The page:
U.S. Capt. Brett Crozier has been relieved from his duty on Thursday as commander of the USS Theodore Roosevelt, an aircraft carrier, after he raised his concerns about the outbreak of COVID-19 aboard his boat.
Capt. Crozier wrote a strongly worded letter to Navy leadership, detailing his concerns about the spread of the virus throughout the ship, which carries a crew of nearly 5,000 men and women. The letter was later leaked to the media and generated a headlines across the globe according to NBC News.
Acting Navy Secretary Thomas Modly justified the removal of Crozier from his post because he sent the letter over "non-secure unclassified email" to a "broad array of people." Modly said that Crozier should have instead sent the letter up the chain of command.
"I have no doubt in my mind that Captain Crozier did what he thought was in the best interest of the safety and well-being of his crew," said Modly. "Unfortunately, it did the opposite. It unnecessarily raised the alarm of the families of our sailors and Marines with no plans to address those concerns."
Modly is taking full responsibility for the decision to remove Crozier, whom he also praised before finally concluding that the captain "allowed the complexity of the challenge of the COVID breakout on the ship to overwhelm his ability to act professionally."
"The responsibility for this decision rests with me," Modly added. "I expect no congratulations for it. Captain Crozier is an incredible man."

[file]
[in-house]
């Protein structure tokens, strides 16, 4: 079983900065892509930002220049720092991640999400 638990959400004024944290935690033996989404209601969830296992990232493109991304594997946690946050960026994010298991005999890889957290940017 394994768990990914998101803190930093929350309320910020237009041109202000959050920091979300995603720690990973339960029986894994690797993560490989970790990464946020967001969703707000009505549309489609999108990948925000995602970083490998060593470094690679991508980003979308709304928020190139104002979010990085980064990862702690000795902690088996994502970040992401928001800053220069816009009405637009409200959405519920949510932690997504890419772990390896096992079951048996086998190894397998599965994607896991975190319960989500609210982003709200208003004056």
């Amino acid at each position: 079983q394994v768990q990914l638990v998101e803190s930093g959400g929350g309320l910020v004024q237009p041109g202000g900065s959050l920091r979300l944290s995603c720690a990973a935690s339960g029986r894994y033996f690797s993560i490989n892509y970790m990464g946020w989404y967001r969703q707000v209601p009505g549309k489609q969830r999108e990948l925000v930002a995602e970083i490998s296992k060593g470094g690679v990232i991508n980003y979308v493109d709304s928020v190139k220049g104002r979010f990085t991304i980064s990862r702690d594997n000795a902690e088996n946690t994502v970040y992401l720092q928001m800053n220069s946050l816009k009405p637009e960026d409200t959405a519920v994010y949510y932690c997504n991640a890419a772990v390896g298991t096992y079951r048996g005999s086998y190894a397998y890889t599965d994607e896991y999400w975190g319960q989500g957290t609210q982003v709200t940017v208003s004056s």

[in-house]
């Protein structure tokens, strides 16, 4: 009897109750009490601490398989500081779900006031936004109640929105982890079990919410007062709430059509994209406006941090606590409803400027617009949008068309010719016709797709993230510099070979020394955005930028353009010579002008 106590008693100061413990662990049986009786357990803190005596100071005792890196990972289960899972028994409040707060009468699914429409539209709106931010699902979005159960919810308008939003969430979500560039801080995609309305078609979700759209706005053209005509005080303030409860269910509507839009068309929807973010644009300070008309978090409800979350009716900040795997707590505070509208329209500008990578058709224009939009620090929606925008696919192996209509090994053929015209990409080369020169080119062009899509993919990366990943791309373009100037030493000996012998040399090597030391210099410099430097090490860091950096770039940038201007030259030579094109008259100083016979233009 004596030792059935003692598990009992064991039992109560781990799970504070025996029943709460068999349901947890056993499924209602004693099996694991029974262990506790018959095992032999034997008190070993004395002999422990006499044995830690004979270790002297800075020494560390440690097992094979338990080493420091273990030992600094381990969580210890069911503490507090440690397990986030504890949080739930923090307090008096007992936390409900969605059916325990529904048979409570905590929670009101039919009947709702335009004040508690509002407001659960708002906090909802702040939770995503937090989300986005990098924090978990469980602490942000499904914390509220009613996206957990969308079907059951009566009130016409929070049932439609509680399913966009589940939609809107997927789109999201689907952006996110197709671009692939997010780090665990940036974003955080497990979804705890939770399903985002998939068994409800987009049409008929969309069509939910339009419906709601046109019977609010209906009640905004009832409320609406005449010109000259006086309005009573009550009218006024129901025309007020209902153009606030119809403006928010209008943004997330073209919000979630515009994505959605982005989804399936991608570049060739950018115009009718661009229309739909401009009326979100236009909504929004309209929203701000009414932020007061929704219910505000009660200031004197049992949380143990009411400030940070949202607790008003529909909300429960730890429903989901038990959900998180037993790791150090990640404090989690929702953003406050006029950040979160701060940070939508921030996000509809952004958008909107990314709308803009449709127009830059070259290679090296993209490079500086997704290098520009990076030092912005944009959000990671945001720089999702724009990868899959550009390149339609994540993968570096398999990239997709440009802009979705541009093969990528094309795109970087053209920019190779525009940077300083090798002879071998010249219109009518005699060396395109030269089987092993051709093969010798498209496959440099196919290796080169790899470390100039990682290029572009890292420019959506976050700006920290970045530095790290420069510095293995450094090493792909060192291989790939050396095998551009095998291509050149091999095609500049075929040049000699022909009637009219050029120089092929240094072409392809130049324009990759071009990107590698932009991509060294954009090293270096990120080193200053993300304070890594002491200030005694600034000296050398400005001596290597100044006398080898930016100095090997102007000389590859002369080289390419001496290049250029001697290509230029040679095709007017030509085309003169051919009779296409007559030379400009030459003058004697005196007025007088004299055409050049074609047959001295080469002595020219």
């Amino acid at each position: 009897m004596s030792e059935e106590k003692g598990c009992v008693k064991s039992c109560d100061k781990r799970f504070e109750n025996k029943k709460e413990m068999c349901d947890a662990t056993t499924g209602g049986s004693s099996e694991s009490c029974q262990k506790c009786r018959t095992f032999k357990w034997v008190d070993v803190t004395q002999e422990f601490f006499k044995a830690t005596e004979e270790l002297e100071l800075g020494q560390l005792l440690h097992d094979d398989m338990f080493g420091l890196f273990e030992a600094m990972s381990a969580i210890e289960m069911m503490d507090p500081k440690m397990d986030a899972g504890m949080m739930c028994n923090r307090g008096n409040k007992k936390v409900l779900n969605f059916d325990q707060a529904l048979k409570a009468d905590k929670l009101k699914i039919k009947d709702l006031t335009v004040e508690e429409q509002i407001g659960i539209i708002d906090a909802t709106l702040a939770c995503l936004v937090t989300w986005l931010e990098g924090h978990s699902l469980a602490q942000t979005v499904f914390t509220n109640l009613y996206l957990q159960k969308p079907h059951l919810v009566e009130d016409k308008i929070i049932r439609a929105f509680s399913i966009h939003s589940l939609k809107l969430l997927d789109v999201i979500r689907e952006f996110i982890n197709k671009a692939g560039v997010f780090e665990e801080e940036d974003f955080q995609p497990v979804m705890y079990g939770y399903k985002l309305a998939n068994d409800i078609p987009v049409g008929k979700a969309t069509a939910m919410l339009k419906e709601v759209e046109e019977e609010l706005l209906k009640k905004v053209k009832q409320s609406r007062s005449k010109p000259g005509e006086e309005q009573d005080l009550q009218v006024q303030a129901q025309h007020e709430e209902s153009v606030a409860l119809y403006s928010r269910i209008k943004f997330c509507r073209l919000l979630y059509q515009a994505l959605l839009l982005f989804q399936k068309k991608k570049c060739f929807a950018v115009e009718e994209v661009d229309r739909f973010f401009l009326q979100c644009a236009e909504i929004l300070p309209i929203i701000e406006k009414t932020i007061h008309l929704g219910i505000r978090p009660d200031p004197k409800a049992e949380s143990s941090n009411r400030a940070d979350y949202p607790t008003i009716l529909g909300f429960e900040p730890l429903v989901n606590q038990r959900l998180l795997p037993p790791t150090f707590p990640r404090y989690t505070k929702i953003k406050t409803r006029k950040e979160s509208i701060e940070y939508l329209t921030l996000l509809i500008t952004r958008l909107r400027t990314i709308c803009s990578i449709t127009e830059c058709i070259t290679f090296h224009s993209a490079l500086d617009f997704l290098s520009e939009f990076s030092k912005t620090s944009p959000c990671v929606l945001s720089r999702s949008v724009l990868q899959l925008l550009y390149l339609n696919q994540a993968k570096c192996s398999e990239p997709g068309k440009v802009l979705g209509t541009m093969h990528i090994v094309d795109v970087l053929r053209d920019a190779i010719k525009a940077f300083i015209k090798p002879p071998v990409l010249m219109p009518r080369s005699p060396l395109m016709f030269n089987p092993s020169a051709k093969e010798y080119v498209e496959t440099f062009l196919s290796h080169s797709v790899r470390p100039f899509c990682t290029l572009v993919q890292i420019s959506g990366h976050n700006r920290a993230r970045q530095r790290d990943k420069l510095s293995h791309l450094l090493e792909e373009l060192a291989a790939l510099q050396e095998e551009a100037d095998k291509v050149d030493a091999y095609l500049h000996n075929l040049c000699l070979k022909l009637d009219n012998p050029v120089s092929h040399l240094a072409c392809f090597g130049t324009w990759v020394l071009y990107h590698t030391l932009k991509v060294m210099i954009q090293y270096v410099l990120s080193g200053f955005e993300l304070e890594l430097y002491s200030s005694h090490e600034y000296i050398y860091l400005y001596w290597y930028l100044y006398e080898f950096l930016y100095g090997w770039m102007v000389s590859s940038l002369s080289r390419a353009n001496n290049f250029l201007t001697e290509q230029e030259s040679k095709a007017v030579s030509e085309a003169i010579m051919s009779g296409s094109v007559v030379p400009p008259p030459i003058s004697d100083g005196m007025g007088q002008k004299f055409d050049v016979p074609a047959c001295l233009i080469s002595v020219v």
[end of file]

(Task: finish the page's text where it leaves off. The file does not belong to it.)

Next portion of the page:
Several top Democrats on the House Armed Services Committee have come out and with some harsh criticism over the decision to remove Crozier.
“The dismissal of Captain Crozier at this critical moment, as the sailors aboard the U.S.S. Theodore Roosevelt are confronted with the COVID-19 pandemic, is a reckless, political move that reeks of undue command influence," read the statement that was written by chairman Rep. Adam Smith of Washington, subcommittee chairs Rep. Joe Courtney of Connecticut, Rep. John Garamendi of California and Rep. Jackie Speier of California.
Joe Biden was also critical of the Navy's acting secretary, in a statement he wrote claiming that Modly, "shot the messenger — a commanding officer who was faithful to both his national security mission and his duty to care for his sailors, and who rightly focused attention on a broader concern about how to maintain military readiness during this pandemic."
Last week, the USS Roosevelt docked into a port in Guam after multiple crew members tested positive for the virus. There were 93 positive test results of sailors and another 1,000 people were taken off the carrier and placed into isolation on Guam.
It's expected that a total, 2,700 people will disembark the ship this week, leaving only a small crew to remain onboard for the purpose of maintaining the carrier.
A video below taken by someone aboard the ship shows Capt. Crozier receiving a standing ovation from his sailors as he exits the vessel on a port in Guam.